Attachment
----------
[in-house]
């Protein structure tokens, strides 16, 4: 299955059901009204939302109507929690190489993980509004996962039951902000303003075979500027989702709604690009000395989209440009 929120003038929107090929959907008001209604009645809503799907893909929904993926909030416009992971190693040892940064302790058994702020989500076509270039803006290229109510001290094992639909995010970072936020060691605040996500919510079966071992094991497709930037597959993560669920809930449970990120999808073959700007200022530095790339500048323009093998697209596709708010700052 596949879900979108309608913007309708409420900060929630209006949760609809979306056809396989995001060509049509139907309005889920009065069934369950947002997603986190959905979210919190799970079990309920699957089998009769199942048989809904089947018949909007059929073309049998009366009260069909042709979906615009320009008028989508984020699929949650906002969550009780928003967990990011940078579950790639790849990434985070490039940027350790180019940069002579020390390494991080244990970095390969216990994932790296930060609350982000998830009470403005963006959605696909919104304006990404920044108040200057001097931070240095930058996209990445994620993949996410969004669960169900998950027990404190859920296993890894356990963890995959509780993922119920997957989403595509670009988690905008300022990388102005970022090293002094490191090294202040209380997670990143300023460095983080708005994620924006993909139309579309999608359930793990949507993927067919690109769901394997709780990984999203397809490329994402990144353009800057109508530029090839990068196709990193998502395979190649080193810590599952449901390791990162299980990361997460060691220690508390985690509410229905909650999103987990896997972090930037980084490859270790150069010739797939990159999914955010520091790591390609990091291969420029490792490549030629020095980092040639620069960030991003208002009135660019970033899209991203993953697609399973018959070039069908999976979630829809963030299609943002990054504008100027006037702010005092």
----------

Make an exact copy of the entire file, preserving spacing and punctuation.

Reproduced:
[in-house]
């Protein structure tokens, strides 16, 4: 299955059901009204939302109507929690190489993980509004996962039951902000303003075979500027989702709604690009000395989209440009 929120003038929107090929959907008001209604009645809503799907893909929904993926909030416009992971190693040892940064302790058994702020989500076509270039803006290229109510001290094992639909995010970072936020060691605040996500919510079966071992094991497709930037597959993560669920809930449970990120999808073959700007200022530095790339500048323009093998697209596709708010700052 596949879900979108309608913007309708409420900060929630209006949760609809979306056809396989995001060509049509139907309005889920009065069934369950947002997603986190959905979210919190799970079990309920699957089998009769199942048989809904089947018949909007059929073309049998009366009260069909042709979906615009320009008028989508984020699929949650906002969550009780928003967990990011940078579950790639790849990434985070490039940027350790180019940069002579020390390494991080244990970095390969216990994932790296930060609350982000998830009470403005963006959605696909919104304006990404920044108040200057001097931070240095930058996209990445994620993949996410969004669960169900998950027990404190859920296993890894356990963890995959509780993922119920997957989403595509670009988690905008300022990388102005970022090293002094490191090294202040209380997670990143300023460095983080708005994620924006993909139309579309999608359930793990949507993927067919690109769901394997709780990984999203397809490329994402990144353009800057109508530029090839990068196709990193998502395979190649080193810590599952449901390791990162299980990361997460060691220690508390985690509410229905909650999103987990896997972090930037980084490859270790150069010739797939990159999914955010520091790591390609990091291969420029490792490549030629020095980092040639620069960030991003208002009135660019970033899209991203993953697609399973018959070039069908999976979630829809963030299609943002990054504008100027006037702010005092």